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TNReb

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rsimms":3pl911xh said:
rukiddin":3pl911xh said:
Been stocking them for a few years now.

Where??? This is news to me and I sort of keep up with this stuff.
True. I have a good friend who is a manager at the TWRA fish hatchery. He told me about it several months ago.
 

Dodge Man

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Alligator gar have declined drastically in abundance over the past fifty years and the decline has been attributed to habitat loss. Accordingly, there has been an on- going stocking program since 1999 to restore this gar in West Tennessee. For now, alligator gar are protected in the state and if one is caught, it must be released imme- diately. However, anglers are encouraged to report alligator gar catches to the nearest TWRA regional office, as this will assist the Agency in monitoring the restoration effort.


https://www.tn.gov/content/dam/tn/twra/ ... sguide.pdf
 

Dodge Man

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Alligator gar stocking efforts in cooperation with the U.S. Fish and Wildlife Service, have begun on sections of the Obion River and the Forked Deer River. On July 30, 1999, 300 alligator gar fingerlings from Private John Allen National Fish Hatchery were stocked into the South Fork of the Obion River and 25 fingerlings were stocked into the Middle Fork of the Forked Deer River. On August 17, 1999, 100 alligator gar fingerlings from Private John Allen National Fish Hatchery were stocked into the South Fork of the Forked Deer River. On July 12, 2001, 61 alligator gar fingerlings were stocked in the North Fork of the Forked Deer River and 61 alligator gar fingerlings were stocked in the Hatchie River. All alligator gar stocked were eight to thirteen inches in length and in 2001 tagged with a binary coded wire tag. Figure 1 illustrates the locations of all alligator gar sightings and stocking locations in Tennessee waters from 1999 to present.

https://www.nicholls.edu/bayousphere/wo ... nessee.pdf
 

Crosshairy

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I think the reason that the Hatchie and Forked Deer rivers were on the list is because of their meandering flow paths and tendency to flood (i.e. traditional alligator gar habitat). There's also significantly less boat traffic on those rivers, in case collision-caused mortality was a concern.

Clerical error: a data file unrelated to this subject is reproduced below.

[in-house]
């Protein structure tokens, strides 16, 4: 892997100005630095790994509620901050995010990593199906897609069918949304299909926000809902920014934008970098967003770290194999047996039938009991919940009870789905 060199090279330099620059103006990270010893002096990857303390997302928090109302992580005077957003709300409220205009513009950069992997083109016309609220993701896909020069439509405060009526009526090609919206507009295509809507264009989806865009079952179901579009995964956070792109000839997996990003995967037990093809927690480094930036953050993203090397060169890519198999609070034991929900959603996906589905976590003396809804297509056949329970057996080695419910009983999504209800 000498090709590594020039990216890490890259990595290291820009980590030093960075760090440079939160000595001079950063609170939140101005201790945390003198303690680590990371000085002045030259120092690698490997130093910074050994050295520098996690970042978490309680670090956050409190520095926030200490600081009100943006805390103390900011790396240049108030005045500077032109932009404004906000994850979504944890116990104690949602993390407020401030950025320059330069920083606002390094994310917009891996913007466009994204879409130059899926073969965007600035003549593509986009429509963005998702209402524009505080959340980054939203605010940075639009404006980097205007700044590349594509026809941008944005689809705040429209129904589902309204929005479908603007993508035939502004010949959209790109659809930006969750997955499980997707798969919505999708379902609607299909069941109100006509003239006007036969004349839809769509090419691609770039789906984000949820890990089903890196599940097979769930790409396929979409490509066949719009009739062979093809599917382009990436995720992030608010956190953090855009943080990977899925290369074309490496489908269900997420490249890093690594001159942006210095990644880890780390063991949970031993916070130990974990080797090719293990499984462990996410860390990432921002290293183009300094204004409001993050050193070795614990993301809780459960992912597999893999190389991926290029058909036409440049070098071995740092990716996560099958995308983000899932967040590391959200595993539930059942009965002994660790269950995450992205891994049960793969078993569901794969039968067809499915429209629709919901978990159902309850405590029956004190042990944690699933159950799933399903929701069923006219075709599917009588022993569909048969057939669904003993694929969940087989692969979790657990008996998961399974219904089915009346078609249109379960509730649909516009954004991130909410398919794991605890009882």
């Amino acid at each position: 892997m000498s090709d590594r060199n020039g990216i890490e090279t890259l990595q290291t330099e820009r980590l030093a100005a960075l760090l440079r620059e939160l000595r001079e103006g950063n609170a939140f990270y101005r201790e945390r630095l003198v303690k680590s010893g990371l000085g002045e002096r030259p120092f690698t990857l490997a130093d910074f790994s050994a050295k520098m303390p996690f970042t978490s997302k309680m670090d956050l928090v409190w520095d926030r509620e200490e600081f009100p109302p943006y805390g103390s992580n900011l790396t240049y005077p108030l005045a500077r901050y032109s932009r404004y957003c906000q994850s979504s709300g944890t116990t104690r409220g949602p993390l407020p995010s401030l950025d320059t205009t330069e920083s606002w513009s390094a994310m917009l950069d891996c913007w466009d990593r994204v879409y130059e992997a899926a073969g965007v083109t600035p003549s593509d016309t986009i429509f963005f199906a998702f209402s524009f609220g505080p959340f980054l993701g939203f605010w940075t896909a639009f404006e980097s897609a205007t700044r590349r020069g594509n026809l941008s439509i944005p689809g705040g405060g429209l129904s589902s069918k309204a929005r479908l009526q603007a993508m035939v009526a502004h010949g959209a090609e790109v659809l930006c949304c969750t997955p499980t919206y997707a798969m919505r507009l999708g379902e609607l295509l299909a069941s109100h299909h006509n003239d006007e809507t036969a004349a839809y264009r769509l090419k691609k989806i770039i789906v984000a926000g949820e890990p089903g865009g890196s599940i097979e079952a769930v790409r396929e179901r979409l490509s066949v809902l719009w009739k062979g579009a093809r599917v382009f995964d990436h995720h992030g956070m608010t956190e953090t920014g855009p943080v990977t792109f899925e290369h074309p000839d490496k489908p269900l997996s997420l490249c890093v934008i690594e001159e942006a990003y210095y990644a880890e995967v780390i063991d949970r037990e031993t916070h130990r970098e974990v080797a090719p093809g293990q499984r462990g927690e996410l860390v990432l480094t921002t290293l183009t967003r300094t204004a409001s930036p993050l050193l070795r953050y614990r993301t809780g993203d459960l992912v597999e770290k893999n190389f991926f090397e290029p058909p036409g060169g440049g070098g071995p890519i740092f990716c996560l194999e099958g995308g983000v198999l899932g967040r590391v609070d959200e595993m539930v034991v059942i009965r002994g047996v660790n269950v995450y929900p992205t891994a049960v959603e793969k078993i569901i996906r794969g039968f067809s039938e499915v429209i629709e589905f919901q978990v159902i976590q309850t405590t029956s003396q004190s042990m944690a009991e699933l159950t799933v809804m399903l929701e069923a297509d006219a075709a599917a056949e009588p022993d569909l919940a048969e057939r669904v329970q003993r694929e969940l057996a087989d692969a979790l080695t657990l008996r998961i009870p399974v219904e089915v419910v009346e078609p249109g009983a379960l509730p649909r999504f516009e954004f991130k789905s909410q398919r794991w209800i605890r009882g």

I have personally seen a mature alligator gar in the tailwater below Pickwick Lake probably 18-20 years ago. Certainly not a common fish to see on my trips.
 

RUGER

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tree_ghost":23320njm said:
Some good bowfishing right there!

Dodge Man":23320njm said:
For now, alligator gar are protected in the state and if one is caught, it must be released imme- diately.


Both true statements.
I wonder what / if any rules will be in place to prevent them from being shot?
I wouldn't think it would be possible to tell the difference between the 4 (?) different species of gar in TN when bowfishing at night?

Just a thought.
 

Bigmonts

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Ruger I would say the answer to that is like looking for a beard on a turkey, or when a deer had to have at least a 3" antler.
 

UpperTully

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Millington
Crosshairy":2biha6jq said:
I think the reason that the Hatchie and Forked Deer rivers were on the list is because of their meandering flow paths and tendency to flood (i.e. traditional alligator gar habitat). There's also significantly less boat traffic on those rivers, in case collision-caused mortality was a concern.

I have personally seen a mature alligator gar in the tailwater below Pickwick Lake probably 18-20 years ago. Certainly not a common fish to see on my trips.

That's what I was wondering, I frequent the Hatchie and had no idea they were stocking them there.
 

Mike Belt

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Lakeland, Tn.
How many of you guys have fished specifically for gar? We used to on the Hatchie out of Brownsville and Covington. Fun fish to catch.
 

RUGER

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I used to down past the spillway at Reelfoot, pretty fun but hard to hook if you don't have the right equipment. :)
 

Crosshairy

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Bartlett, TN
RUGER":2pbzc2jp said:
I wouldn't think it would be possible to tell the difference between the 4 (?) different species of gar in TN when bowfishing at night?

Just a thought.

an alligator gar's snout is very wide compared to the other gar species, plus it obviously gets much bigger. To me, a small-ish alligator gar looks more like a musky/pike in terms of body shape.
 

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